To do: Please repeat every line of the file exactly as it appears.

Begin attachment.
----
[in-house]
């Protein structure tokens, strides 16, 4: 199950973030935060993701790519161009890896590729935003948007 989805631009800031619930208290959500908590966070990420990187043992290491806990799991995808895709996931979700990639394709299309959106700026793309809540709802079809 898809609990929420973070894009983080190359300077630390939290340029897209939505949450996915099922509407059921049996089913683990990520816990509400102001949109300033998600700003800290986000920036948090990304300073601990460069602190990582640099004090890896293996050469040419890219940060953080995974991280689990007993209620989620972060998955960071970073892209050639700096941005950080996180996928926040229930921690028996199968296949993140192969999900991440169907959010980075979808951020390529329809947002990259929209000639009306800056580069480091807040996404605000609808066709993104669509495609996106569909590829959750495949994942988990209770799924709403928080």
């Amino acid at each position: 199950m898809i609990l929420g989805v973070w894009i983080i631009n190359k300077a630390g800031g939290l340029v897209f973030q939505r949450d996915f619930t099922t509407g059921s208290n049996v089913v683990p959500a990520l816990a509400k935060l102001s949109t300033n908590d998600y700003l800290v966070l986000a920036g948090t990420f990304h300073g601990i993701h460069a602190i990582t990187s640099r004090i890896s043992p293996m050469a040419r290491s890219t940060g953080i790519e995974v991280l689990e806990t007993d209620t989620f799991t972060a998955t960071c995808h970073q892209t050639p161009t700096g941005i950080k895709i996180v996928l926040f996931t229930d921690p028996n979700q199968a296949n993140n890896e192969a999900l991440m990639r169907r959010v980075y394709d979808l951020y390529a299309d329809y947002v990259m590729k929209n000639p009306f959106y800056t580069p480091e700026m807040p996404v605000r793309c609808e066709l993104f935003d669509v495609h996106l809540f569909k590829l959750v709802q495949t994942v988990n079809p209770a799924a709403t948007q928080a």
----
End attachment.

[in-house]
């Protein structure tokens, strides 16, 4: 199950973030935060993701790519161009890896590729935003948007 989805631009800031619930208290959500908590966070990420990187043992290491806990799991995808895709996931979700990639394709299309959106700026793309809540709802079809 898809609990929420973070894009983080190359300077630390939290340029897209939505949450996915099922509407059921049996089913683990990520816990509400102001949109300033998600700003800290986000920036948090990304300073601990460069602190990582640099004090890896293996050469040419890219940060953080995974991280689990007993209620989620972060998955960071970073892209050639700096941005950080996180996928926040229930921690028996199968296949993140192969999900991440169907959010980075979808951020390529329809947002990259929209000639009306800056580069480091807040996404605000609808066709993104669509495609996106569909590829959750495949994942988990209770799924709403928080």
């Amino acid at each position: 199950m898809i609990l929420g989805v973070w894009i983080i631009n190359k300077a630390g800031g939290l340029v897209f973030q939505r949450d996915f619930t099922t509407g059921s208290n049996v089913v683990p959500a990520l816990a509400k935060l102001s949109t300033n908590d998600y700003l800290v966070l986000a920036g948090t990420f990304h300073g601990i993701h460069a602190i990582t990187s640099r004090i890896s043992p293996m050469a040419r290491s890219t940060g953080i790519e995974v991280l689990e806990t007993d209620t989620f799991t972060a998955t960071c995808h970073q892209t050639p161009t700096g941005i950080k895709i996180v996928l926040f996931t229930d921690p028996n979700q199968a296949n993140n890896e192969a999900l991440m990639r169907r959010v980075y394709d979808l951020y390529a299309d329809y947002v990259m590729k929209n000639p009306f959106y800056t580069p480091e700026m807040p996404v605000r793309c609808e066709l993104f935003d669509v495609h996106l809540f569909k590829l959750v709802q495949t994942v988990n079809p209770a799924a709403t948007q928080a």